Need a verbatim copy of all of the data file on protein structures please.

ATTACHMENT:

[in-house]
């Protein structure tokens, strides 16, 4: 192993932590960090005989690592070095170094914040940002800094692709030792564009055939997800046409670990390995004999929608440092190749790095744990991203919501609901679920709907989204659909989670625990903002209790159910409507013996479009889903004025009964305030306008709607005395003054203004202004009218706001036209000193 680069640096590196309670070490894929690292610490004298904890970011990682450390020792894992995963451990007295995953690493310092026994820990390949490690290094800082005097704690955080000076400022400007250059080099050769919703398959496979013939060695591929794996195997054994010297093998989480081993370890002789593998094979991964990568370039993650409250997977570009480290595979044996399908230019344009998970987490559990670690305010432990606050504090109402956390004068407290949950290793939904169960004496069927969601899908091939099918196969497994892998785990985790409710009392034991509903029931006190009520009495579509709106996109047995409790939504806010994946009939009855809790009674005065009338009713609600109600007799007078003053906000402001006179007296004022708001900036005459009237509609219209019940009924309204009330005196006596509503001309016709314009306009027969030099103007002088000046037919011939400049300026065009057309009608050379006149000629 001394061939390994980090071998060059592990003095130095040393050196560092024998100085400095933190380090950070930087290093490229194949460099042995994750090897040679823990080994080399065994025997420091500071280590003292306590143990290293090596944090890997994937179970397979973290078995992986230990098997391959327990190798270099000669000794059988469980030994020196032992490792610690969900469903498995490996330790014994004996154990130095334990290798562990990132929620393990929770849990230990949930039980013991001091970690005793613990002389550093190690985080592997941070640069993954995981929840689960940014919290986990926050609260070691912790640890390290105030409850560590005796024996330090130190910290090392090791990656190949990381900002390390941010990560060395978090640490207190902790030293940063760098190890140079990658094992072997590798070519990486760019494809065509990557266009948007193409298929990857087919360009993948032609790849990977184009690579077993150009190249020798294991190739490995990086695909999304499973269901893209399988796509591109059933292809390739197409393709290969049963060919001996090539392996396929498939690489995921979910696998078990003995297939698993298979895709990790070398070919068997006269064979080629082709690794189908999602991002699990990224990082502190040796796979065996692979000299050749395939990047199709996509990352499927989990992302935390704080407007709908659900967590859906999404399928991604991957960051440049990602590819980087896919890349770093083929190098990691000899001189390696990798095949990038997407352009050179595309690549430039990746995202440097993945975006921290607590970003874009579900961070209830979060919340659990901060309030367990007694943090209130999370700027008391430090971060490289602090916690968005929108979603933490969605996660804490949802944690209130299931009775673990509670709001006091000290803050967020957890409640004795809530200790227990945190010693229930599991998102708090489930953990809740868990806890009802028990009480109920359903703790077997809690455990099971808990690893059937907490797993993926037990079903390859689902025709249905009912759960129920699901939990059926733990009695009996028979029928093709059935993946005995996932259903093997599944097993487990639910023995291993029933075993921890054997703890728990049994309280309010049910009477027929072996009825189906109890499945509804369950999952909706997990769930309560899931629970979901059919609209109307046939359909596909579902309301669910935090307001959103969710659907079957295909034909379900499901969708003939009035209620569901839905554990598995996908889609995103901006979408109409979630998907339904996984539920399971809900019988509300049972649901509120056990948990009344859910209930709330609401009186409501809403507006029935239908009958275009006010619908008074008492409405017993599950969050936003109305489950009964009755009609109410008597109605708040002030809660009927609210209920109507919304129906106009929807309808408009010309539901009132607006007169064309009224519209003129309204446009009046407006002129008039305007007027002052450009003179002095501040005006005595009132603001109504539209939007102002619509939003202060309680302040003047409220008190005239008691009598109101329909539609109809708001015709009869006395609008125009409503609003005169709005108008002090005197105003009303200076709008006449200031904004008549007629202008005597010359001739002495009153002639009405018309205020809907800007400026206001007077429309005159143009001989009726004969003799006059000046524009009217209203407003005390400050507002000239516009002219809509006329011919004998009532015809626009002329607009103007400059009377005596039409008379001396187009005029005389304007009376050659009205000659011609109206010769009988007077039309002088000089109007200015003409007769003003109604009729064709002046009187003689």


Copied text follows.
[in-house]
């Protein structure tokens, strides 16, 4: 192993932590960090005989690592070095170094914040940002800094692709030792564009055939997800046409670990390995004999929608440092190749790095744990991203919501609901679920709907989204659909989670625990903002209790159910409507013996479009889903004025009964305030306008709607005395003054203004202004009218706001036209000193 680069640096590196309670070490894929690292610490004298904890970011990682450390020792894992995963451990007295995953690493310092026994820990390949490690290094800082005097704690955080000076400022400007250059080099050769919703398959496979013939060695591929794996195997054994010297093998989480081993370890002789593998094979991964990568370039993650409250997977570009480290595979044996399908230019344009998970987490559990670690305010432990606050504090109402956390004068407290949950290793939904169960004496069927969601899908091939099918196969497994892998785990985790409710009392034991509903029931006190009520009495579509709106996109047995409790939504806010994946009939009855809790009674005065009338009713609600109600007799007078003053906000402001006179007296004022708001900036005459009237509609219209019940009924309204009330005196006596509503001309016709314009306009027969030099103007002088000046037919011939400049300026065009057309009608050379006149000629 001394061939390994980090071998060059592990003095130095040393050196560092024998100085400095933190380090950070930087290093490229194949460099042995994750090897040679823990080994080399065994025997420091500071280590003292306590143990290293090596944090890997994937179970397979973290078995992986230990098997391959327990190798270099000669000794059988469980030994020196032992490792610690969900469903498995490996330790014994004996154990130095334990290798562990990132929620393990929770849990230990949930039980013991001091970690005793613990002389550093190690985080592997941070640069993954995981929840689960940014919290986990926050609260070691912790640890390290105030409850560590005796024996330090130190910290090392090791990656190949990381900002390390941010990560060395978090640490207190902790030293940063760098190890140079990658094992072997590798070519990486760019494809065509990557266009948007193409298929990857087919360009993948032609790849990977184009690579077993150009190249020798294991190739490995990086695909999304499973269901893209399988796509591109059933292809390739197409393709290969049963060919001996090539392996396929498939690489995921979910696998078990003995297939698993298979895709990790070398070919068997006269064979080629082709690794189908999602991002699990990224990082502190040796796979065996692979000299050749395939990047199709996509990352499927989990992302935390704080407007709908659900967590859906999404399928991604991957960051440049990602590819980087896919890349770093083929190098990691000899001189390696990798095949990038997407352009050179595309690549430039990746995202440097993945975006921290607590970003874009579900961070209830979060919340659990901060309030367990007694943090209130999370700027008391430090971060490289602090916690968005929108979603933490969605996660804490949802944690209130299931009775673990509670709001006091000290803050967020957890409640004795809530200790227990945190010693229930599991998102708090489930953990809740868990806890009802028990009480109920359903703790077997809690455990099971808990690893059937907490797993993926037990079903390859689902025709249905009912759960129920699901939990059926733990009695009996028979029928093709059935993946005995996932259903093997599944097993487990639910023995291993029933075993921890054997703890728990049994309280309010049910009477027929072996009825189906109890499945509804369950999952909706997990769930309560899931629970979901059919609209109307046939359909596909579902309301669910935090307001959103969710659907079957295909034909379900499901969708003939009035209620569901839905554990598995996908889609995103901006979408109409979630998907339904996984539920399971809900019988509300049972649901509120056990948990009344859910209930709330609401009186409501809403507006029935239908009958275009006010619908008074008492409405017993599950969050936003109305489950009964009755009609109410008597109605708040002030809660009927609210209920109507919304129906106009929807309808408009010309539901009132607006007169064309009224519209003129309204446009009046407006002129008039305007007027002052450009003179002095501040005006005595009132603001109504539209939007102002619509939003202060309680302040003047409220008190005239008691009598109101329909539609109809708001015709009869006395609008125009409503609003005169709005108008002090005197105003009303200076709008006449200031904004008549007629202008005597010359001739002495009153002639009405018309205020809907800007400026206001007077429309005159143009001989009726004969003799006059000046524009009217209203407003005390400050507002000239516009002219809509006329011919004998009532015809626009002329607009103007400059009377005596039409008379001396187009005029005389304007009376050659009205000659011609109206010769009988007077039309002088000089109007200015003409007769003003109604009729064709002046009187003689």